Whilst researching old steel workers and coal miners in South Yorkshire, and particularly Rotherham, I came across some footage of workers at Parkgate Iron and Steel Company, Rotherham from 1901. The footage shows children and adults smiling and playing up for the camera, some dancing, some apparently fighting and just generally looking quite happy, if puzzled, about the cameras actually being there. The blurb that accompanies the film talks about the smiling faces but, it says, some people were angry and some even fighting. However, the two men ‘fighting’ are obviously laughing and the young man who flicks a V sign at the camera is clearly not angry but is full of devilment, and probably doing it for a dare. This is the moment I screen-captured for this print; in my opinion, typical, down-to-earth Northern humour.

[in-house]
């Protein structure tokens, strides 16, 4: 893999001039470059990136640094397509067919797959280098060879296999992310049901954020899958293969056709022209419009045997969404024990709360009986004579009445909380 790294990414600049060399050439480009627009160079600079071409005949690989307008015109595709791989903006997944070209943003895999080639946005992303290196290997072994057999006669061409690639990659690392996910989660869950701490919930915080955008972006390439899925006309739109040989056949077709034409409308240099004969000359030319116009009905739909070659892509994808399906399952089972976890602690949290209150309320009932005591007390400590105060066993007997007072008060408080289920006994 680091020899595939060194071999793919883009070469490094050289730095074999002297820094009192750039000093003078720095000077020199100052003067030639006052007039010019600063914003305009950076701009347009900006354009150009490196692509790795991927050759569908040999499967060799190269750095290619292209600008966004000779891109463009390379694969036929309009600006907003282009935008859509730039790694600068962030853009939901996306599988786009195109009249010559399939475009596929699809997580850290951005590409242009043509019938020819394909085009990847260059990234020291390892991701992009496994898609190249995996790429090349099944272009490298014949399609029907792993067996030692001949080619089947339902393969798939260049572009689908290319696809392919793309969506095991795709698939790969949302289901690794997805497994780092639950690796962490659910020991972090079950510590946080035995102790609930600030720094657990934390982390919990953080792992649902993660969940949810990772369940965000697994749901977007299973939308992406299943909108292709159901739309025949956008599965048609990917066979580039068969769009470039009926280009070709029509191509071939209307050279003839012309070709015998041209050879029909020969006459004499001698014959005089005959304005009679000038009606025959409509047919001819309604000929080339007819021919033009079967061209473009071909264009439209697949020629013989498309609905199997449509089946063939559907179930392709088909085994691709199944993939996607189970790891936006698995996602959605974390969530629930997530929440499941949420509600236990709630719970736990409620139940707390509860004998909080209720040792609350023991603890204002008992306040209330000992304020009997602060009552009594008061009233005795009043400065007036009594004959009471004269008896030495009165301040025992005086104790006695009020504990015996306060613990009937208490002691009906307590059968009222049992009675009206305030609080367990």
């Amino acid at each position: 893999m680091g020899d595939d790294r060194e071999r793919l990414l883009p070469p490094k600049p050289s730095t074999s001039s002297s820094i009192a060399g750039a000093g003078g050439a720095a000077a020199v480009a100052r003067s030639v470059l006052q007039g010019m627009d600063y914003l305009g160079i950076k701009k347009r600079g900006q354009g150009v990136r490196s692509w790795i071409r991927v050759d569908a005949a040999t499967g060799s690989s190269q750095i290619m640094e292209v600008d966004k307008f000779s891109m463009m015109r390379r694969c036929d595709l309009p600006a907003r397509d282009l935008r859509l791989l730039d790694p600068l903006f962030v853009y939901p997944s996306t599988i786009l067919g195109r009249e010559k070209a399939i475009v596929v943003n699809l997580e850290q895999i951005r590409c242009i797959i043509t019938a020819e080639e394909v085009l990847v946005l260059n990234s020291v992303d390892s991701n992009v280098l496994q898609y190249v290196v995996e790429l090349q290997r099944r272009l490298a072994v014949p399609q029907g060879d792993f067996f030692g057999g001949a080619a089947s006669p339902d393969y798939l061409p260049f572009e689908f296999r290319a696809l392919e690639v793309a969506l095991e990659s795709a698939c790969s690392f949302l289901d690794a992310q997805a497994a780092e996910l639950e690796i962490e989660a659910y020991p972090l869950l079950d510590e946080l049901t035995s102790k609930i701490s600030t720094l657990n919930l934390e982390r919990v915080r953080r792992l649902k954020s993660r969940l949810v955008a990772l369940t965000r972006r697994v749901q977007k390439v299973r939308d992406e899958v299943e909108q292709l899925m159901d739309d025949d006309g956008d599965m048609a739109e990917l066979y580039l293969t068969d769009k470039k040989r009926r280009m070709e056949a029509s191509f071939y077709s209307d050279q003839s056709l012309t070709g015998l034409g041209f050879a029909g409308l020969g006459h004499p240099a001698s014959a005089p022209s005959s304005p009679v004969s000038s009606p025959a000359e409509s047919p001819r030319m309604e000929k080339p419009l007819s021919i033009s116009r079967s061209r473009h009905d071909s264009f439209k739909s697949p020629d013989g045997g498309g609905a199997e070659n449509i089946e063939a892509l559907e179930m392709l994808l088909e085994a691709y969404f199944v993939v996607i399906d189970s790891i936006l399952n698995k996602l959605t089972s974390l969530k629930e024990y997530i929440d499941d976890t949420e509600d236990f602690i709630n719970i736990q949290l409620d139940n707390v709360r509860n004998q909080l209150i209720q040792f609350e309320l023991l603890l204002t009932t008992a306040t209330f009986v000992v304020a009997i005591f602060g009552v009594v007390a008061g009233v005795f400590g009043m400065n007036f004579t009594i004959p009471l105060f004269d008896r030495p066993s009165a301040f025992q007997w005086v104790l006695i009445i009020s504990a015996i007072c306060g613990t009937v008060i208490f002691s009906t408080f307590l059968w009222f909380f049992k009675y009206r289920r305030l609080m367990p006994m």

It did start me wondering, have there always been those in society, either really or metaphorically flicking a V sign, whilst everyone else follows the general pattern of behaviour? When Stonehenge was being built, or the pyramids being constructed, was there always at least one man who stood back and, sticking two fingers up, said, “Fuck off! What are you doing that for?” Are those people the artists?